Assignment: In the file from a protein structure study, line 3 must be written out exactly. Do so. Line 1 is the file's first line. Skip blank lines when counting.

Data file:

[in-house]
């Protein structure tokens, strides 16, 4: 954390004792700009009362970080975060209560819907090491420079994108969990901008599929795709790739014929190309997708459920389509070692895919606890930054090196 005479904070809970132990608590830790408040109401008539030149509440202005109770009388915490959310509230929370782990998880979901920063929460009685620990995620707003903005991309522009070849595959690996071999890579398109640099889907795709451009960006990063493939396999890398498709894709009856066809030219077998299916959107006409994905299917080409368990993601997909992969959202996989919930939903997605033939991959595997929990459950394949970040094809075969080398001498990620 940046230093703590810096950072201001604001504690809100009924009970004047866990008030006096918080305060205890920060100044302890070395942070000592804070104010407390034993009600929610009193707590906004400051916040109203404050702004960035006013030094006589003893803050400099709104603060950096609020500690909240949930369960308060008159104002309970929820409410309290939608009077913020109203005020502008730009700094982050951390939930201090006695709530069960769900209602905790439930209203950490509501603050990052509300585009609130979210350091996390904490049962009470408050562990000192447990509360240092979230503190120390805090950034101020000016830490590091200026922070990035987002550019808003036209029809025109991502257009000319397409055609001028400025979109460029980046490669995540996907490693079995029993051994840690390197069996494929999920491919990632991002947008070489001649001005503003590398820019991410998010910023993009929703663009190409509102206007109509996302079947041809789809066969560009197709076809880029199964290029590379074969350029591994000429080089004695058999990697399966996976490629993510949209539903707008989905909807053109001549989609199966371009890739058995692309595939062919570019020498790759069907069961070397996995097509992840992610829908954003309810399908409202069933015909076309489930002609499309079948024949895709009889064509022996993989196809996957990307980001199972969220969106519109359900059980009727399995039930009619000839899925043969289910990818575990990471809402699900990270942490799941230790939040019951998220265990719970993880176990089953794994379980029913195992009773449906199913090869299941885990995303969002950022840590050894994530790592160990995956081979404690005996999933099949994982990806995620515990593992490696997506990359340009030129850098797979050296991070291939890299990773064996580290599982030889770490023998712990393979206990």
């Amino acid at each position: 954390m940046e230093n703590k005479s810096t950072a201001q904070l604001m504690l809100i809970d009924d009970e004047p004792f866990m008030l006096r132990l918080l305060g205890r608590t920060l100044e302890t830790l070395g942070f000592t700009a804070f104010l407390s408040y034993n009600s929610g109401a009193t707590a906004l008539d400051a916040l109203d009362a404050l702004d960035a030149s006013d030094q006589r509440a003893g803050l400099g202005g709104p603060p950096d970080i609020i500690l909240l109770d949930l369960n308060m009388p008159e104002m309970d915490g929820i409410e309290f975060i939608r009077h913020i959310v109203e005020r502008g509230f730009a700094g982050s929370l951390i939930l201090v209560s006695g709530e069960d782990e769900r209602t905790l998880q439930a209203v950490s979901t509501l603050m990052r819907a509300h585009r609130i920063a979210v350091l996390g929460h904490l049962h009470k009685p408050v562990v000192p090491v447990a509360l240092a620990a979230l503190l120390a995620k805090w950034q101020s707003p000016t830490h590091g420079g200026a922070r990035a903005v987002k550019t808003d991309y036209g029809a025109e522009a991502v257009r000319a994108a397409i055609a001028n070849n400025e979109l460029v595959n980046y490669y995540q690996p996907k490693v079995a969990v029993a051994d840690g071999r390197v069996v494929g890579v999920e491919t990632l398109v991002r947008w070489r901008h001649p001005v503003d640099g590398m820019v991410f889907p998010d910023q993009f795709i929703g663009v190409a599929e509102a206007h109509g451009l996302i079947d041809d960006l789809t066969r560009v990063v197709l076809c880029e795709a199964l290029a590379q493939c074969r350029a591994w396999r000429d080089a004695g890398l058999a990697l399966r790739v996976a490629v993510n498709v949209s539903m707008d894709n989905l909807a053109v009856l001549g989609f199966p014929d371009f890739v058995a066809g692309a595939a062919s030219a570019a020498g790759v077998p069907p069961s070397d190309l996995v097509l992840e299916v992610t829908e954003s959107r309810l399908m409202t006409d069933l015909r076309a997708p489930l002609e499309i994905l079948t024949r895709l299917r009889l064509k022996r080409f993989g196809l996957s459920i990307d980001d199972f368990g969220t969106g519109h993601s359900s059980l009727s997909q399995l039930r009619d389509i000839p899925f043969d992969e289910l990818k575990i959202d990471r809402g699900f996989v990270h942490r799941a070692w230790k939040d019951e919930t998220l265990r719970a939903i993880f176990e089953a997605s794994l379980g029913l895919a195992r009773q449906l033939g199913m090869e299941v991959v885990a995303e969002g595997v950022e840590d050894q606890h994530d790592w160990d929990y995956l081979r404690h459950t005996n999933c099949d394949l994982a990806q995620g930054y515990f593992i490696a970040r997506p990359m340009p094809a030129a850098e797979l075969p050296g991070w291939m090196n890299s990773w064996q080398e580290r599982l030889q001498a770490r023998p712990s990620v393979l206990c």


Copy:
């Amino acid at each position: 954390m940046e230093n703590k005479s810096t950072a201001q904070l604001m504690l809100i809970d009924d009970e004047p004792f866990m008030l006096r132990l918080l305060g205890r608590t920060l100044e302890t830790l070395g942070f000592t700009a804070f104010l407390s408040y034993n009600s929610g109401a009193t707590a906004l008539d400051a916040l109203d009362a404050l702004d960035a030149s006013d030094q006589r509440a003893g803050l400099g202005g709104p603060p950096d970080i609020i500690l909240l109770d949930l369960n308060m009388p008159e104002m309970d915490g929820i409410e309290f975060i939608r009077h913020i959310v109203e005020r502008g509230f730009a700094g982050s929370l951390i939930l201090v209560s006695g709530e069960d782990e769900r209602t905790l998880q439930a209203v950490s979901t509501l603050m990052r819907a509300h585009r609130i920063a979210v350091l996390g929460h904490l049962h009470k009685p408050v562990v000192p090491v447990a509360l240092a620990a979230l503190l120390a995620k805090w950034q101020s707003p000016t830490h590091g420079g200026a922070r990035a903005v987002k550019t808003d991309y036209g029809a025109e522009a991502v257009r000319a994108a397409i055609a001028n070849n400025e979109l460029v595959n980046y490669y995540q690996p996907k490693v079995a969990v029993a051994d840690g071999r390197v069996v494929g890579v999920e491919t990632l398109v991002r947008w070489r901008h001649p001005v503003d640099g590398m820019v991410f889907p998010d910023q993009f795709i929703g663009v190409a599929e509102a206007h109509g451009l996302i079947d041809d960006l789809t066969r560009v990063v197709l076809c880029e795709a199964l290029a590379q493939c074969r350029a591994w396999r000429d080089a004695g890398l058999a990697l399966r790739v996976a490629v993510n498709v949209s539903m707008d894709n989905l909807a053109v009856l001549g989609f199966p014929d371009f890739v058995a066809g692309a595939a062919s030219a570019a020498g790759v077998p069907p069961s070397d190309l996995v097509l992840e299916v992610t829908e954003s959107r309810l399908m409202t006409d069933l015909r076309a997708p489930l002609e499309i994905l079948t024949r895709l299917r009889l064509k022996r080409f993989g196809l996957s459920i990307d980001d199972f368990g969220t969106g519109h993601s359900s059980l009727s997909q399995l039930r009619d389509i000839p899925f043969d992969e289910l990818k575990i959202d990471r809402g699900f996989v990270h942490r799941a070692w230790k939040d019951e919930t998220l265990r719970a939903i993880f176990e089953a997605s794994l379980g029913l895919a195992r009773q449906l033939g199913m090869e299941v991959v885990a995303e969002g595997v950022e840590d050894q606890h994530d790592w160990d929990y995956l081979r404690h459950t005996n999933c099949d394949l994982a990806q995620g930054y515990f593992i490696a970040r997506p990359m340009p094809a030129a850098e797979l075969p050296g991070w291939m090196n890299s990773w064996q080398e580290r599982l030889q001498a770490r023998p712990s990620v393979l206990c």